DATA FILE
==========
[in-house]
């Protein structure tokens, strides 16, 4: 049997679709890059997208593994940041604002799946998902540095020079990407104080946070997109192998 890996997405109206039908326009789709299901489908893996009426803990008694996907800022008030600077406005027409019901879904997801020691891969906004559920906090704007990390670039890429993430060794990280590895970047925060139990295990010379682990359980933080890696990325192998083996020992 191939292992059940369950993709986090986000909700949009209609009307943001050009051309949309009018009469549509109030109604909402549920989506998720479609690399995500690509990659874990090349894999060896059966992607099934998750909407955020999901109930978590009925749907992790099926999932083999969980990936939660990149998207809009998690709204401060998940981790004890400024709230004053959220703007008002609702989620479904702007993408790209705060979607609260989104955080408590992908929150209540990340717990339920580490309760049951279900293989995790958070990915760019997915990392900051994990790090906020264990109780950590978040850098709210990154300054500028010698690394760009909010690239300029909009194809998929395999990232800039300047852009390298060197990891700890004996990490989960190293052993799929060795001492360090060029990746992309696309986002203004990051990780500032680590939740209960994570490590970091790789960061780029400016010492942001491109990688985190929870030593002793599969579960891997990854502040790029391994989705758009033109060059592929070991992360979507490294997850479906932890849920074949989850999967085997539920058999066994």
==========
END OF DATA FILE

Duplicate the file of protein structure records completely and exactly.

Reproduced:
[in-house]
């Protein structure tokens, strides 16, 4: 049997679709890059997208593994940041604002799946998902540095020079990407104080946070997109192998 890996997405109206039908326009789709299901489908893996009426803990008694996907800022008030600077406005027409019901879904997801020691891969906004559920906090704007990390670039890429993430060794990280590895970047925060139990295990010379682990359980933080890696990325192998083996020992 191939292992059940369950993709986090986000909700949009209609009307943001050009051309949309009018009469549509109030109604909402549920989506998720479609690399995500690509990659874990090349894999060896059966992607099934998750909407955020999901109930978590009925749907992790099926999932083999969980990936939660990149998207809009998690709204401060998940981790004890400024709230004053959220703007008002609702989620479904702007993408790209705060979607609260989104955080408590992908929150209540990340717990339920580490309760049951279900293989995790958070990915760019997915990392900051994990790090906020264990109780950590978040850098709210990154300054500028010698690394760009909010690239300029909009194809998929395999990232800039300047852009390298060197990891700890004996990490989960190293052993799929060795001492360090060029990746992309696309986002203004990051990780500032680590939740209960994570490590970091790789960061780029400016010492942001491109990688985190929870030593002793599969579960891997990854502040790029391994989705758009033109060059592929070991992360979507490294997850479906932890849920074949989850999967085997539920058999066994």